Tana Yonas speaks to the great Hailu Mergia before his June 24th performance at The Regent, Los Angeles.
Haliu Mergia’s story started in an unassuming small village just northeast of the Ethiopian capital of Addis Ababa. As a young boy, he started to fill more and more of his time with the melodies and lyrics from popular traditional music that came rushing out of the radios and music halls around him. By 14 he had taught himself the accordion and soon enough his hobby became his whole world.
You can hear why Mergia is held in such high esteem many decades into his career by playing any of his compositions, both on his own or in collaboration with Ethiopian jazz pioneers the Wallias Band — which served as a launching pad for other greats like Mahmoud Aman and Girma Beyene. He came of age as a musician in the aptly titled “Swinging Addis,” a time through the 60’s and early 70’s when homegrown record labels like Amha and international luxury hotels with lavish venues created an environment for a prolific music scene. This movement produced music that remains as relevant as ever.
This Ethiopian sonic expansion was cut short in the mid 70’s by a military junta, the Derg, as they overthrew the 500-year-old Ethiopian monarchy while King Haile Sallasie was at the throne. This forced the music scene underground and eventually artists like Mergia found home on foreign lands. This escape from the cruel and draconian new government was not only to protect their livelihoods, but to protect their lives and the lives of their loved ones.
Mergia landed in Washington D.C., where would transition from a gigging musician to a taxi driver. Then he got a call that changed his life: Brian Shimkovitz from the label Awesome Tapes from Africa, who found one of his recordings while collecting and sharing music he found for his blog. He asked Mergia if he was interested in a reissue and possibly playing again. Mergia said yes, which catapulted him back onto the stages he had longed for. It was also the start of a friendship between the two. They’ve recently re-released another classic recording of Mergia’s, Tezeta.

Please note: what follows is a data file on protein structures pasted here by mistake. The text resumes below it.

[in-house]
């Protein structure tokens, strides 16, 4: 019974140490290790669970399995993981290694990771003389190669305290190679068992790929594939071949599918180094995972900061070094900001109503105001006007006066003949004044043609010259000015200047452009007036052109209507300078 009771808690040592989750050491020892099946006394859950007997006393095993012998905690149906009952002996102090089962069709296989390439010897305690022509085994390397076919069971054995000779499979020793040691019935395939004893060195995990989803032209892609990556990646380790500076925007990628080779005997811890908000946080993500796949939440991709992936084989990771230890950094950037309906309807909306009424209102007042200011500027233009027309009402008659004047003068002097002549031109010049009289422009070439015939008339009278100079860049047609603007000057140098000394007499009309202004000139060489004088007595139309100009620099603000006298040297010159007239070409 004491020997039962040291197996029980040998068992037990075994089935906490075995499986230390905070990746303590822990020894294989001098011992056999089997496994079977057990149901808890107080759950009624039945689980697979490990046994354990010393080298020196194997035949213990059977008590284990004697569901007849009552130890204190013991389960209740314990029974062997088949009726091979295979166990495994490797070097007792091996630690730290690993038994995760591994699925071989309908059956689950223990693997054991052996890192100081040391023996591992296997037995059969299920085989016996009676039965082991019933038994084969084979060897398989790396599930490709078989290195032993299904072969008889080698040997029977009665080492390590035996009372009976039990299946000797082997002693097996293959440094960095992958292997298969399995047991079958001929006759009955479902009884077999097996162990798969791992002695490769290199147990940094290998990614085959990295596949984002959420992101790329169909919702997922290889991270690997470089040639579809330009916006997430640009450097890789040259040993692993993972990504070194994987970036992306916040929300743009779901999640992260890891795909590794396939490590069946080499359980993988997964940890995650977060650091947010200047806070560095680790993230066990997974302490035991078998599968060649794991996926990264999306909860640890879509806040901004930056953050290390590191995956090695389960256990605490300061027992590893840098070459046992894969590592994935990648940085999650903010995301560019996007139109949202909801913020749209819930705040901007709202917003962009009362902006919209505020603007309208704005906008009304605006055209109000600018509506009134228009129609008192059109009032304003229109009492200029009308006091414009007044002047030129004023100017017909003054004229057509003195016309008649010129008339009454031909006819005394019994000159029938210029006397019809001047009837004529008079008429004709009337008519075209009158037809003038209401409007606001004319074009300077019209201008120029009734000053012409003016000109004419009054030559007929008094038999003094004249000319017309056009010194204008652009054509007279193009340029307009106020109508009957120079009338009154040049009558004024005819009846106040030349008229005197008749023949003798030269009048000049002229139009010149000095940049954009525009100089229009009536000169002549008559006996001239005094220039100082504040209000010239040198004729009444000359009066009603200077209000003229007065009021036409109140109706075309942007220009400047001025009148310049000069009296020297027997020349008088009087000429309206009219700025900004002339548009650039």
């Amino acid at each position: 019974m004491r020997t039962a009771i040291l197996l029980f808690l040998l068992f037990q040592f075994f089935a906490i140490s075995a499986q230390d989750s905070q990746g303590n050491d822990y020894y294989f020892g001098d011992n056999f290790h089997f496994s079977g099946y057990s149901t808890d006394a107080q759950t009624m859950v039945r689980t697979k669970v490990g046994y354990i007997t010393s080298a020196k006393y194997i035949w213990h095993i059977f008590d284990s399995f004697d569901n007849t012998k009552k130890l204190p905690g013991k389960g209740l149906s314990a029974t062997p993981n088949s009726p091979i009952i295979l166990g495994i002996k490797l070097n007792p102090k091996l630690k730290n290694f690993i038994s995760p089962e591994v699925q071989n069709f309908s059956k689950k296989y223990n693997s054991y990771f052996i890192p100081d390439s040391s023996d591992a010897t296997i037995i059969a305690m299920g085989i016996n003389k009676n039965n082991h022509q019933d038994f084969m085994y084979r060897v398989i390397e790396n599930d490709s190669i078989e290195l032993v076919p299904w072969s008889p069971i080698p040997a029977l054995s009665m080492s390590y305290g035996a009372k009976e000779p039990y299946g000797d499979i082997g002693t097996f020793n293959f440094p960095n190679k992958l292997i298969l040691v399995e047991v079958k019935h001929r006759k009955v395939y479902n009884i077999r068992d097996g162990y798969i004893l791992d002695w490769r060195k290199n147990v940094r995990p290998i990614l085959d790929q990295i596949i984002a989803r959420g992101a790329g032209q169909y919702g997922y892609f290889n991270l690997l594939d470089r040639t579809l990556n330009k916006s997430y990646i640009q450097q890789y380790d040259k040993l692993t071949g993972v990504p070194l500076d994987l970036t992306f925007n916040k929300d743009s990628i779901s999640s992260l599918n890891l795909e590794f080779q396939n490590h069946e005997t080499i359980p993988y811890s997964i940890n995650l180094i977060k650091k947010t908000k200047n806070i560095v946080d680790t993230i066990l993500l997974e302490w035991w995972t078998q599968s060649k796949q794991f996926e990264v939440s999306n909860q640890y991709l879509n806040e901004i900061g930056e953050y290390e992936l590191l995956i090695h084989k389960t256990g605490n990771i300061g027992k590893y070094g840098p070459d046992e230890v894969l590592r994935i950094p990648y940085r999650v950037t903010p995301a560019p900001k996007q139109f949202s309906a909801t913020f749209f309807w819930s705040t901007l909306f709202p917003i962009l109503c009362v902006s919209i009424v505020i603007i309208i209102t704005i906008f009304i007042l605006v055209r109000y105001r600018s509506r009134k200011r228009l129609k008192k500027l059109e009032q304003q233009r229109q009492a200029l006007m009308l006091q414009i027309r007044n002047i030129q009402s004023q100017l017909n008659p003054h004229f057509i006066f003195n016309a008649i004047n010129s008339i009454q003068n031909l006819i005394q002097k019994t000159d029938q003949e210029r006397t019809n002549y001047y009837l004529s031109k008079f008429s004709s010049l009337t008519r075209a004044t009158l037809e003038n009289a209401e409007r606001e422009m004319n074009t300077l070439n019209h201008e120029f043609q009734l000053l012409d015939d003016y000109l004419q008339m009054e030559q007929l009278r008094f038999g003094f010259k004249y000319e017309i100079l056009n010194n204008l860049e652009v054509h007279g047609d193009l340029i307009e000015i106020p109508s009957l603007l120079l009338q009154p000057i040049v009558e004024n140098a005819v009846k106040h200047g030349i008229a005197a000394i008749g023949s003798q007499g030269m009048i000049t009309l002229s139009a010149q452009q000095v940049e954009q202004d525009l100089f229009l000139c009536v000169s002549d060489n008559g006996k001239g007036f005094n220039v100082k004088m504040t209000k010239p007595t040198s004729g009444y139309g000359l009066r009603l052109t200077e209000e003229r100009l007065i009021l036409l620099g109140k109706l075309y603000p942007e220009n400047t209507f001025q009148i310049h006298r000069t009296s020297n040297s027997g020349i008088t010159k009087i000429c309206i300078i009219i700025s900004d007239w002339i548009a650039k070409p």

We got a chance to sit down with Mergia and talk a bit about what it’s like being back on the road post lockdown, and his creative process when fusing new moods into an ancient musical tradition.
Tana Yonas: Where did your interest in music first start? And, how did you start playing the piano?
Hailu Mergia: I started when I grew up in the countryside. It was a very long time ago. At first I just started as a singer, and then after that, I started playing in a club. When I was starting to sing I was trying to imitate different singers in Ethiopia.
Then I was a kind of boy scout in the army and took some piano lessons when I was there. I studied for about one year. It actually started as a hobby and my mother supported me even though she didn’t like that I was a musician. She still supported me. I started with Farfisa keyboard but we had different keyboards in the club, and we were changing keyboards all the time.
This tour is on the heels of the recent reissue from Awesome Tapes from Africa, Tezeta – which is so beautiful, by the way. I'm curious if you could explain what the word Tezeta means to you, because it really is such a powerful word in Amharic (official language of Ethiopia).
Tezeta is a very nostalgic music and a very famous type of music in Ethiopian communities everywhere. It’s almost like our national anthem. When I play Tezeta, I play it in many different ways. Most of the time, I don’t play it with slow rhythm. I play it with a fast beat, and change the arrangement every now and then, but I don’t change traditional standards.
Do you feel like there are certain emotions that Ethiopian music captures better than other types of music?
Well, to me, yes. Because we play music in a different way in Ethiopia. I just want to do some kind of research on the way we do the arrangements, and I am always trying to find new kinds of melodies in it. And most of the time my improvisations sound like a traditional rendition. I don’t want to mess with standards. Maybe you can understand when you listen to my music, I suppose.
Why do you think Tezeta is such a popular genre of music in Ethiopia?